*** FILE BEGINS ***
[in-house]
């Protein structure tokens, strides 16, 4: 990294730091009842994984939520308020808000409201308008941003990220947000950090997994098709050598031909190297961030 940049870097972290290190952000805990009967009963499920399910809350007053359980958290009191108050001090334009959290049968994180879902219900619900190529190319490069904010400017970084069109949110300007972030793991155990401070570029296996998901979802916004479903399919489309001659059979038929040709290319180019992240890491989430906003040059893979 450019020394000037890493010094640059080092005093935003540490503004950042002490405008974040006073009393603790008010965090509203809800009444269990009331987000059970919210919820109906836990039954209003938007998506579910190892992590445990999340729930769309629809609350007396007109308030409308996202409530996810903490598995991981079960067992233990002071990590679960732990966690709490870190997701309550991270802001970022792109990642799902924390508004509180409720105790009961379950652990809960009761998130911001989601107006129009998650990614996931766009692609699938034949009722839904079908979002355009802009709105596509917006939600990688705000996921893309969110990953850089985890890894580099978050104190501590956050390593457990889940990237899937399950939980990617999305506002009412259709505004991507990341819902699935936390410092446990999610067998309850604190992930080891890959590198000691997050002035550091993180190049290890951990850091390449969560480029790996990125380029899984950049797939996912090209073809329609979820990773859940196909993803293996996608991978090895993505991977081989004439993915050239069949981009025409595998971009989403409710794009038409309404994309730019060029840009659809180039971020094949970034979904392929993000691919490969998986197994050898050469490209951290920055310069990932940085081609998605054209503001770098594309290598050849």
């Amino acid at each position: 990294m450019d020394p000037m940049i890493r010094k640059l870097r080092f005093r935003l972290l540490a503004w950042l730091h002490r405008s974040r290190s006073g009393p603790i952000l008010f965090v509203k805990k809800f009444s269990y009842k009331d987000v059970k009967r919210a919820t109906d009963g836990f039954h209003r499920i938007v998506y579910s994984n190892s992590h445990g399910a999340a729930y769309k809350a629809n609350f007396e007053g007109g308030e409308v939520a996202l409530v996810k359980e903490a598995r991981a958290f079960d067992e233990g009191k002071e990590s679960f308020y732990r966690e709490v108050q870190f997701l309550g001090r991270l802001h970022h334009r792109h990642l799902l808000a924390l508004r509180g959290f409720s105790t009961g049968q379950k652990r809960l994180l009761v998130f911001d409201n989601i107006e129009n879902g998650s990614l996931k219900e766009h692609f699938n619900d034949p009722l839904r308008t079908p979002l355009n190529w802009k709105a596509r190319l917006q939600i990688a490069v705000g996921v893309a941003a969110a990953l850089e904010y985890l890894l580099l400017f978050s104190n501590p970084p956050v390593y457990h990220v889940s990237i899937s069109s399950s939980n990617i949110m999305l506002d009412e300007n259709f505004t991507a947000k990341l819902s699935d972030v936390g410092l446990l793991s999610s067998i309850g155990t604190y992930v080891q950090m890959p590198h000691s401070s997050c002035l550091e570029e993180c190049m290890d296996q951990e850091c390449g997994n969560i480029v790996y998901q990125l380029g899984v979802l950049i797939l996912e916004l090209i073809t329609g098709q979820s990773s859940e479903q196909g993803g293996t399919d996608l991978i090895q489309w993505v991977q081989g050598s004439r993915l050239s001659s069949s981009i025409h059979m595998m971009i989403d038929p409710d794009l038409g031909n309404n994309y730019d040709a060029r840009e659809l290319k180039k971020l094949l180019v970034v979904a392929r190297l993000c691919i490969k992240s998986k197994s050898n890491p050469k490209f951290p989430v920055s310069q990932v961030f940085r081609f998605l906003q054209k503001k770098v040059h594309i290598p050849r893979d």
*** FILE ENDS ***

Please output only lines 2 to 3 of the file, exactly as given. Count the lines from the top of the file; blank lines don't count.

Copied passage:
């Protein structure tokens, strides 16, 4: 990294730091009842994984939520308020808000409201308008941003990220947000950090997994098709050598031909190297961030 940049870097972290290190952000805990009967009963499920399910809350007053359980958290009191108050001090334009959290049968994180879902219900619900190529190319490069904010400017970084069109949110300007972030793991155990401070570029296996998901979802916004479903399919489309001659059979038929040709290319180019992240890491989430906003040059893979 450019020394000037890493010094640059080092005093935003540490503004950042002490405008974040006073009393603790008010965090509203809800009444269990009331987000059970919210919820109906836990039954209003938007998506579910190892992590445990999340729930769309629809609350007396007109308030409308996202409530996810903490598995991981079960067992233990002071990590679960732990966690709490870190997701309550991270802001970022792109990642799902924390508004509180409720105790009961379950652990809960009761998130911001989601107006129009998650990614996931766009692609699938034949009722839904079908979002355009802009709105596509917006939600990688705000996921893309969110990953850089985890890894580099978050104190501590956050390593457990889940990237899937399950939980990617999305506002009412259709505004991507990341819902699935936390410092446990999610067998309850604190992930080891890959590198000691997050002035550091993180190049290890951990850091390449969560480029790996990125380029899984950049797939996912090209073809329609979820990773859940196909993803293996996608991978090895993505991977081989004439993915050239069949981009025409595998971009989403409710794009038409309404994309730019060029840009659809180039971020094949970034979904392929993000691919490969998986197994050898050469490209951290920055310069990932940085081609998605054209503001770098594309290598050849």
């Amino acid at each position: 990294m450019d020394p000037m940049i890493r010094k640059l870097r080092f005093r935003l972290l540490a503004w950042l730091h002490r405008s974040r290190s006073g009393p603790i952000l008010f965090v509203k805990k809800f009444s269990y009842k009331d987000v059970k009967r919210a919820t109906d009963g836990f039954h209003r499920i938007v998506y579910s994984n190892s992590h445990g399910a999340a729930y769309k809350a629809n609350f007396e007053g007109g308030e409308v939520a996202l409530v996810k359980e903490a598995r991981a958290f079960d067992e233990g009191k002071e990590s679960f308020y732990r966690e709490v108050q870190f997701l309550g001090r991270l802001h970022h334009r792109h990642l799902l808000a924390l508004r509180g959290f409720s105790t009961g049968q379950k652990r809960l994180l009761v998130f911001d409201n989601i107006e129009n879902g998650s990614l996931k219900e766009h692609f699938n619900d034949p009722l839904r308008t079908p979002l355009n190529w802009k709105a596509r190319l917006q939600i990688a490069v705000g996921v893309a941003a969110a990953l850089e904010y985890l890894l580099l400017f978050s104190n501590p970084p956050v390593y457990h990220v889940s990237i899937s069109s399950s939980n990617i949110m999305l506002d009412e300007n259709f505004t991507a947000k990341l819902s699935d972030v936390g410092l446990l793991s999610s067998i309850g155990t604190y992930v080891q950090m890959p590198h000691s401070s997050c002035l550091e570029e993180c190049m290890d296996q951990e850091c390449g997994n969560i480029v790996y998901q990125l380029g899984v979802l950049i797939l996912e916004l090209i073809t329609g098709q979820s990773s859940e479903q196909g993803g293996t399919d996608l991978i090895q489309w993505v991977q081989g050598s004439r993915l050239s001659s069949s981009i025409h059979m595998m971009i989403d038929p409710d794009l038409g031909n309404n994309y730019d040709a060029r840009e659809l290319k180039k971020l094949l180019v970034v979904a392929r190297l993000c691919i490969k992240s998986k197994s050898n890491p050469k490209f951290p989430v920055s310069q990932v961030f940085r081609f998605l906003q054209k503001k770098v040059h594309i290598p050849r893979d």